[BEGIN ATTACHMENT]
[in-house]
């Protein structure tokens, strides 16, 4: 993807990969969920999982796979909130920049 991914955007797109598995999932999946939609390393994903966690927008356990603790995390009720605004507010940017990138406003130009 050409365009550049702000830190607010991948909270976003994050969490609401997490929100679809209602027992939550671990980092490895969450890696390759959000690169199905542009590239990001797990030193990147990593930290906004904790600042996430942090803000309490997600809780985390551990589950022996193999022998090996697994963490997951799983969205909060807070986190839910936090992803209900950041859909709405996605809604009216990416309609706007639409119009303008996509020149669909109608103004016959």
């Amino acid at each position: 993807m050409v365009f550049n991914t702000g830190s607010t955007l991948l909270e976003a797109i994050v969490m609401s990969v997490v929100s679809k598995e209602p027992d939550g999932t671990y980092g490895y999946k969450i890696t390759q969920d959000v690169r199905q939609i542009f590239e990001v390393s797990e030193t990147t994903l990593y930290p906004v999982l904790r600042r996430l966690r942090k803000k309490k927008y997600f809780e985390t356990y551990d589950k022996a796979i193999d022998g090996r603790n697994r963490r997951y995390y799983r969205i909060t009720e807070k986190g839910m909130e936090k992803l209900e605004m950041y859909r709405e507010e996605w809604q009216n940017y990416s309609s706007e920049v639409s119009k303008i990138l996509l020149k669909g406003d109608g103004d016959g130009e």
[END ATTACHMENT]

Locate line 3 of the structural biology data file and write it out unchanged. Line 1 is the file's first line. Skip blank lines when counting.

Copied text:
């Amino acid at each position: 993807m050409v365009f550049n991914t702000g830190s607010t955007l991948l909270e976003a797109i994050v969490m609401s990969v997490v929100s679809k598995e209602p027992d939550g999932t671990y980092g490895y999946k969450i890696t390759q969920d959000v690169r199905q939609i542009f590239e990001v390393s797990e030193t990147t994903l990593y930290p906004v999982l904790r600042r996430l966690r942090k803000k309490k927008y997600f809780e985390t356990y551990d589950k022996a796979i193999d022998g090996r603790n697994r963490r997951y995390y799983r969205i909060t009720e807070k986190g839910m909130e936090k992803l209900e605004m950041y859909r709405e507010e996605w809604q009216n940017y990416s309609s706007e920049v639409s119009k303008i990138l996509l020149k669909g406003d109608g103004d016959g130009e």